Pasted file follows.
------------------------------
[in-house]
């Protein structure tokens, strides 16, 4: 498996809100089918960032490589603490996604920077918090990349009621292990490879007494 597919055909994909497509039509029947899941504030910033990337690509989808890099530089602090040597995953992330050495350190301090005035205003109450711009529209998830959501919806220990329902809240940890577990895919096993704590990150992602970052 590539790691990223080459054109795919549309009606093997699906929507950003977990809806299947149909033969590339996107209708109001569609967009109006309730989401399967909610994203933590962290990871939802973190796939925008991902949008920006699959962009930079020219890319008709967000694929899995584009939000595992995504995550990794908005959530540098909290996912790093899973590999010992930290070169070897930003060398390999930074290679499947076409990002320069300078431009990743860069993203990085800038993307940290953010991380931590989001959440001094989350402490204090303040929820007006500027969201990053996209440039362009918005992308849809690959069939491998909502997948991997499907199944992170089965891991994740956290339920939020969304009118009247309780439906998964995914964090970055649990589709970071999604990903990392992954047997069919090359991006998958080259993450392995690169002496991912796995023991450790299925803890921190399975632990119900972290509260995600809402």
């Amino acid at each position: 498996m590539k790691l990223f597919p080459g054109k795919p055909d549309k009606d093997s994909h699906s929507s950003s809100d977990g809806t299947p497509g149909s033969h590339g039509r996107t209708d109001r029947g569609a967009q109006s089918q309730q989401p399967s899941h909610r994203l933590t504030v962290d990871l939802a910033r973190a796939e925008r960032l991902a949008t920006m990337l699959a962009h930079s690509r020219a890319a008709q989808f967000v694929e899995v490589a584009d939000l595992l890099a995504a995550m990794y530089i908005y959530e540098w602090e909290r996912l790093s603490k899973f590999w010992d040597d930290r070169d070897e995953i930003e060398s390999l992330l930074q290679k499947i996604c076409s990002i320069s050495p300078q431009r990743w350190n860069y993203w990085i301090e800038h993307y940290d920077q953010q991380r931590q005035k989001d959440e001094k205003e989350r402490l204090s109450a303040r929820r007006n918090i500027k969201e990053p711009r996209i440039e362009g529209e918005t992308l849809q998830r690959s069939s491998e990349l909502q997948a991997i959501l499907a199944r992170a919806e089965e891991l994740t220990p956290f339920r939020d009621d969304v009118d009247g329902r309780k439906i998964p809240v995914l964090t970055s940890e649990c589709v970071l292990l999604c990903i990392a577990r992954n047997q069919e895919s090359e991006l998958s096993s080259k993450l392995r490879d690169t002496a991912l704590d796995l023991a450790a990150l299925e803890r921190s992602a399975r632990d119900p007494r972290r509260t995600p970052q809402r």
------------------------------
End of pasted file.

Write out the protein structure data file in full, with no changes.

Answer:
[in-house]
């Protein structure tokens, strides 16, 4: 498996809100089918960032490589603490996604920077918090990349009621292990490879007494 597919055909994909497509039509029947899941504030910033990337690509989808890099530089602090040597995953992330050495350190301090005035205003109450711009529209998830959501919806220990329902809240940890577990895919096993704590990150992602970052 590539790691990223080459054109795919549309009606093997699906929507950003977990809806299947149909033969590339996107209708109001569609967009109006309730989401399967909610994203933590962290990871939802973190796939925008991902949008920006699959962009930079020219890319008709967000694929899995584009939000595992995504995550990794908005959530540098909290996912790093899973590999010992930290070169070897930003060398390999930074290679499947076409990002320069300078431009990743860069993203990085800038993307940290953010991380931590989001959440001094989350402490204090303040929820007006500027969201990053996209440039362009918005992308849809690959069939491998909502997948991997499907199944992170089965891991994740956290339920939020969304009118009247309780439906998964995914964090970055649990589709970071999604990903990392992954047997069919090359991006998958080259993450392995690169002496991912796995023991450790299925803890921190399975632990119900972290509260995600809402």
């Amino acid at each position: 498996m590539k790691l990223f597919p080459g054109k795919p055909d549309k009606d093997s994909h699906s929507s950003s809100d977990g809806t299947p497509g149909s033969h590339g039509r996107t209708d109001r029947g569609a967009q109006s089918q309730q989401p399967s899941h909610r994203l933590t504030v962290d990871l939802a910033r973190a796939e925008r960032l991902a949008t920006m990337l699959a962009h930079s690509r020219a890319a008709q989808f967000v694929e899995v490589a584009d939000l595992l890099a995504a995550m990794y530089i908005y959530e540098w602090e909290r996912l790093s603490k899973f590999w010992d040597d930290r070169d070897e995953i930003e060398s390999l992330l930074q290679k499947i996604c076409s990002i320069s050495p300078q431009r990743w350190n860069y993203w990085i301090e800038h993307y940290d920077q953010q991380r931590q005035k989001d959440e001094k205003e989350r402490l204090s109450a303040r929820r007006n918090i500027k969201e990053p711009r996209i440039e362009g529209e918005t992308l849809q998830r690959s069939s491998e990349l909502q997948a991997i959501l499907a199944r992170a919806e089965e891991l994740t220990p956290f339920r939020d009621d969304v009118d009247g329902r309780k439906i998964p809240v995914l964090t970055s940890e649990c589709v970071l292990l999604c990903i990392a577990r992954n047997q069919e895919s090359e991006l998958s096993s080259k993450l392995r490879d690169t002496a991912l704590d796995l023991a450790a990150l299925e803890r921190s992602a399975r632990d119900p007494r972290r509260t995600p970052q809402r």